EARTHQUAKES AT TRINIDAD.-The Journal of Commerce, of October 27, states that 12 or 15 shocks of earthquake have been felt in the island of Trinidad, in the course of a very few days. Much damage has been done to buildings, and the ground has been cracked in several places. Some of these shocks were more severe than any which have been felt there for many years. Two of the shocks occurred during divine service, and one of them while several persons were attending the theatre. The inhabitants are alarmed at the frequency and severity of the shocks, and fear a repetition of them. In one of the churches a stone fell from the tower during service, but did not injure any person. This information, we understand, comes from a young lady now in Trinidad, in a letter to her family, resident in New Haven, Con., and by them has been communicated to one of the editors of the Journal of Commerce, whose residence is in that city. We shall, ere long, probably, be able to ascertain on what days of the month these shocks took place. The island of Trinidad is in latitude between 11 and 12 degrees north, and longitude 61 and 62 west, is about fifty miles long, and about thirty-three wide. There are mountains here three thousand feet high. The famous lake of bitumen is in this island, and it contains also several mud volcanoes. Trinidad is but twelve miles from the main land, (and opposite Colombia, South America,) being but about a dozen miles distant therefrom. The lakes of bitumen in Trinidad, would, in a high northern latitude, become cannel coal by crystalization by cold.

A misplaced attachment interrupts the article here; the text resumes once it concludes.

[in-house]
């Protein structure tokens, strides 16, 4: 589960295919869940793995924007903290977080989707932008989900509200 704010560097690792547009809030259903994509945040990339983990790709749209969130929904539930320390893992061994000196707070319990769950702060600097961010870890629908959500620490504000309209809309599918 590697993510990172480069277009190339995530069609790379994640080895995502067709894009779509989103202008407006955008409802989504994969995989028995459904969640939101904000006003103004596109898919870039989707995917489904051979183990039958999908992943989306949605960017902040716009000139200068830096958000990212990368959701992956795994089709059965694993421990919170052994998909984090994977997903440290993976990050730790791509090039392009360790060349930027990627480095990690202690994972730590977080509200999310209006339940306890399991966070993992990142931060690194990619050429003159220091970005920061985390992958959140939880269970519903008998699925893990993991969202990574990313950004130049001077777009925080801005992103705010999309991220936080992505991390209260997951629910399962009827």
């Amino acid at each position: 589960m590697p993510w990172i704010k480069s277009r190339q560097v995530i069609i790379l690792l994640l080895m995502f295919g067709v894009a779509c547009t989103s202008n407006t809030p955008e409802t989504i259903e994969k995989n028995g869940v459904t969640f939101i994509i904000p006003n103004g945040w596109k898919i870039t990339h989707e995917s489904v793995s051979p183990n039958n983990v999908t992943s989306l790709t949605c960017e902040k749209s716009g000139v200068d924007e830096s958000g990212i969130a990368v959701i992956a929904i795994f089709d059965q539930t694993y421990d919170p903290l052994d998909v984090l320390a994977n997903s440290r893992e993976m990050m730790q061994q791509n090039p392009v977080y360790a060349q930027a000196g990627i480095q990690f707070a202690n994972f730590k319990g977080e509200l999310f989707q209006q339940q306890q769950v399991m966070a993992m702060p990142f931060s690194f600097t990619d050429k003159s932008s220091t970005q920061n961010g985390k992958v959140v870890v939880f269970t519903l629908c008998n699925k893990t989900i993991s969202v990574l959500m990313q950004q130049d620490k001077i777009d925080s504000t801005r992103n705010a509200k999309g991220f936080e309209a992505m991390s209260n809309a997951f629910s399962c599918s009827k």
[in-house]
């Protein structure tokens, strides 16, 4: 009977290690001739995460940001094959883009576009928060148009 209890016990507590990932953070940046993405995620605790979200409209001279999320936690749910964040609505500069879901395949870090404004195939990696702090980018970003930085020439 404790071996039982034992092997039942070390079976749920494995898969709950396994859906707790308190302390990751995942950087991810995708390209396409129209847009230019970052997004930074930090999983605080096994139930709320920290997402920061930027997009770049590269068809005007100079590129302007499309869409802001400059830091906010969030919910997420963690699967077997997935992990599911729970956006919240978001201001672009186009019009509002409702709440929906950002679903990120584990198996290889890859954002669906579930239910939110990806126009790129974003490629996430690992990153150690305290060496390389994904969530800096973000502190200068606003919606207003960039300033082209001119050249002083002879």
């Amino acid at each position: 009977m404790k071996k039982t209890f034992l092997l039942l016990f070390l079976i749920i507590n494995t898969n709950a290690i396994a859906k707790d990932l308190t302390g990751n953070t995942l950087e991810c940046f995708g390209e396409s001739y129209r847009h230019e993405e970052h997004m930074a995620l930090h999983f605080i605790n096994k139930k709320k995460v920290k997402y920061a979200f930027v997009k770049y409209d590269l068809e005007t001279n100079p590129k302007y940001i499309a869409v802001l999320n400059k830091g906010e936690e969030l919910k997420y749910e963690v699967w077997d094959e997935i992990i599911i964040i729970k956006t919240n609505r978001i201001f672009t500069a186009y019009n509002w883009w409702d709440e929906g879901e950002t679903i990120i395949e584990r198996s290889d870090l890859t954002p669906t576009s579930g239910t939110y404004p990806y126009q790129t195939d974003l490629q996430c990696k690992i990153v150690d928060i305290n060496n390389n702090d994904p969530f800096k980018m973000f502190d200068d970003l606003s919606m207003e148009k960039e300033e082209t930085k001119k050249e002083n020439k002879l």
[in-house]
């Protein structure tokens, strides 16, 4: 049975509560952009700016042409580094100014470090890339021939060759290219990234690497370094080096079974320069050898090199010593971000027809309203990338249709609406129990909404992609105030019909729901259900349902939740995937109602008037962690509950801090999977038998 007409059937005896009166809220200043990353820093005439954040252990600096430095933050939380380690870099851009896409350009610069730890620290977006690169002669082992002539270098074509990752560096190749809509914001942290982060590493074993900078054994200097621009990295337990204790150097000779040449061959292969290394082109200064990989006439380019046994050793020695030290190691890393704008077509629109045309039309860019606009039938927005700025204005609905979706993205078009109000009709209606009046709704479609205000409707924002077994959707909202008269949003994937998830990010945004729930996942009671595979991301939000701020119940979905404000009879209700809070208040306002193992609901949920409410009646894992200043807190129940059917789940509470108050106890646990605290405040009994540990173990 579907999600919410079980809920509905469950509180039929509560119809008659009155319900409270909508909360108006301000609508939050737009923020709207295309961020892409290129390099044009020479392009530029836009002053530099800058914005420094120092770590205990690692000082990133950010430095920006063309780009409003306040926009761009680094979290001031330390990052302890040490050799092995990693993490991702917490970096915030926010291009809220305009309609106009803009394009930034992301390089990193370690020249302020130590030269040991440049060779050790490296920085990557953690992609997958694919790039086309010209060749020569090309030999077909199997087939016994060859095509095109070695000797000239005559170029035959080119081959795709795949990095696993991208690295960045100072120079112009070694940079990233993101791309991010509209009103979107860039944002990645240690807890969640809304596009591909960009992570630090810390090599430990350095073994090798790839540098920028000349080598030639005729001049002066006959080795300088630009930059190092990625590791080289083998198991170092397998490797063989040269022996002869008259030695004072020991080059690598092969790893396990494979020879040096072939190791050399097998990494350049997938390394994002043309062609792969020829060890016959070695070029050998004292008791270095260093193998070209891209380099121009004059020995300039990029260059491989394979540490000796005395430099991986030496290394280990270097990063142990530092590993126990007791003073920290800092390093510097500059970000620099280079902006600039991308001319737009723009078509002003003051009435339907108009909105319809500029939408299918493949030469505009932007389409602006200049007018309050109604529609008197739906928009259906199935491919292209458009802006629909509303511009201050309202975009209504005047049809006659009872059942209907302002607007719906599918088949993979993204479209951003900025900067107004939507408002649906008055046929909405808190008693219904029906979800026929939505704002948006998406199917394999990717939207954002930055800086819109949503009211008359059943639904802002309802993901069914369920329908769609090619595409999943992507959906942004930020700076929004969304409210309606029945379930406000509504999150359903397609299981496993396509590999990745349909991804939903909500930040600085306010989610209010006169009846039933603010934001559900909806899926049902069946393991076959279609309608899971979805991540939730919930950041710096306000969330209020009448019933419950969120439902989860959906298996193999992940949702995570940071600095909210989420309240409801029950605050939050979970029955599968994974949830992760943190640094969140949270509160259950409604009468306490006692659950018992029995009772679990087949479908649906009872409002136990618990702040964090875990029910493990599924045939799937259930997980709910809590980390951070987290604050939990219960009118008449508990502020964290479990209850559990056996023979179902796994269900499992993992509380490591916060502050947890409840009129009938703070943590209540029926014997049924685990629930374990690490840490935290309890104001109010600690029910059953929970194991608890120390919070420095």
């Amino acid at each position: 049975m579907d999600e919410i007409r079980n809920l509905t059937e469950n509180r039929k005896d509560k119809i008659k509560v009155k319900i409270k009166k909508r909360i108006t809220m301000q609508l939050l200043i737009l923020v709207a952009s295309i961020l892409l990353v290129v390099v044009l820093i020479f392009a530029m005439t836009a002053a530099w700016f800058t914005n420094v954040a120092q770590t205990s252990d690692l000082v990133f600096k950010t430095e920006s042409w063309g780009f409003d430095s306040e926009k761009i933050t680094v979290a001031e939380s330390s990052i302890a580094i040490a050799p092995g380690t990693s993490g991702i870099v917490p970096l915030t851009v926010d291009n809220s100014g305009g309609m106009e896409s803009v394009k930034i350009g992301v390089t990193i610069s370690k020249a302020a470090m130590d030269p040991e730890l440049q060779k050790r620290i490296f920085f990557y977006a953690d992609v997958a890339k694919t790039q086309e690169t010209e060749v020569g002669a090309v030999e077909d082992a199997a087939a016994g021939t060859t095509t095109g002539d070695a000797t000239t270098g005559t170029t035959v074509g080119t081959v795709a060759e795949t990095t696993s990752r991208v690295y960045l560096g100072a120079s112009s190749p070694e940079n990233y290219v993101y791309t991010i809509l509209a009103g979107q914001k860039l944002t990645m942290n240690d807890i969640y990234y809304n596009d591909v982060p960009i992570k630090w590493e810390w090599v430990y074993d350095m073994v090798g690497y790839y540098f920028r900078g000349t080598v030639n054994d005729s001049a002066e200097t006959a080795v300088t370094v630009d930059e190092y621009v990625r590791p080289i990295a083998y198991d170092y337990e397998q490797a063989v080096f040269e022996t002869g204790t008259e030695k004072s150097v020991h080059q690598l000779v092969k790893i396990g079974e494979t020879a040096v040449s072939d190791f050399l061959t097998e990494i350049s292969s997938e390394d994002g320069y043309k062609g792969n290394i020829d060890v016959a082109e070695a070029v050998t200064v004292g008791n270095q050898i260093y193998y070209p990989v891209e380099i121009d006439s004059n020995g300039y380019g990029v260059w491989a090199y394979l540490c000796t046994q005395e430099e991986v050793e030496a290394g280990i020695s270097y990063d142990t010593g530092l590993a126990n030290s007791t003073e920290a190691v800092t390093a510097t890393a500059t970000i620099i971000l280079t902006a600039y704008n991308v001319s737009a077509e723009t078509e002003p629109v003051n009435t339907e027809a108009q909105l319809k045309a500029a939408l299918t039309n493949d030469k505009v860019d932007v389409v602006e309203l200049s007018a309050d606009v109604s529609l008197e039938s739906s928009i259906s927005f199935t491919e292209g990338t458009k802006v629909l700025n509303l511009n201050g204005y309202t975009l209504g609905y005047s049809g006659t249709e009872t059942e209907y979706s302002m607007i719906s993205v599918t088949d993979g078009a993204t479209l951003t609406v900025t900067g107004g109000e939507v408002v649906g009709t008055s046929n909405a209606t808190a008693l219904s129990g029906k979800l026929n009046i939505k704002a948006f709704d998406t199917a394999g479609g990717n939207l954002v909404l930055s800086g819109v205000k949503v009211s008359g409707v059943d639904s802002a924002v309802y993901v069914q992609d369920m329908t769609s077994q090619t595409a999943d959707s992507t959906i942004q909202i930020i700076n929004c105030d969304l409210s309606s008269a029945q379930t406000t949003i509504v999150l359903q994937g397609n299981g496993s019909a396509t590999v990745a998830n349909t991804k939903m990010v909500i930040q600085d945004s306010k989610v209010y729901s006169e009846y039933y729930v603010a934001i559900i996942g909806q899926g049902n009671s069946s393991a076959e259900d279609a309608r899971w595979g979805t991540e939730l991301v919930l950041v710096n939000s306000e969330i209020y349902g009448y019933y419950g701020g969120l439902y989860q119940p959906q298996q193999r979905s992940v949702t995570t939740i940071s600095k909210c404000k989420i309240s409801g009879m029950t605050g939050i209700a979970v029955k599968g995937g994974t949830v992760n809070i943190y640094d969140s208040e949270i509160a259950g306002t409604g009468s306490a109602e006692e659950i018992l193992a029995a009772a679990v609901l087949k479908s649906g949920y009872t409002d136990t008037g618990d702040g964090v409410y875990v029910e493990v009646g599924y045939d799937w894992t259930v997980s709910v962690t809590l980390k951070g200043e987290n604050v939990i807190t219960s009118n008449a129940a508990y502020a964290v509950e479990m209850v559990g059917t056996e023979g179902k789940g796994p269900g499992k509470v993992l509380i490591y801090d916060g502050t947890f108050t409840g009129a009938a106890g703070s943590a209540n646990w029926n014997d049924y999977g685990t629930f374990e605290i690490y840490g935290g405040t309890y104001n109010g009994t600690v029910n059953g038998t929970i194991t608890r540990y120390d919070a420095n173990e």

EARTHQUAKE IN MARYLAND.-The shock of an Earthquake, as it was supposed by many to be, was sensibly felt on Sabbath night of last week, about 9 o'clock. The noise resembled the roll of a heavy carriage in rapid motion, and was distinguishable for half a minute or more. We understand that it was pretty generally felt throughougt the county, and various are the surmises as to the cause.Some supposed it to have been the explosion of a powder mill, and others attribute it to a supernatural agency. 'Twas quite a quake, call it by whatever name.-Hagerstown Pledge, Oct. 27.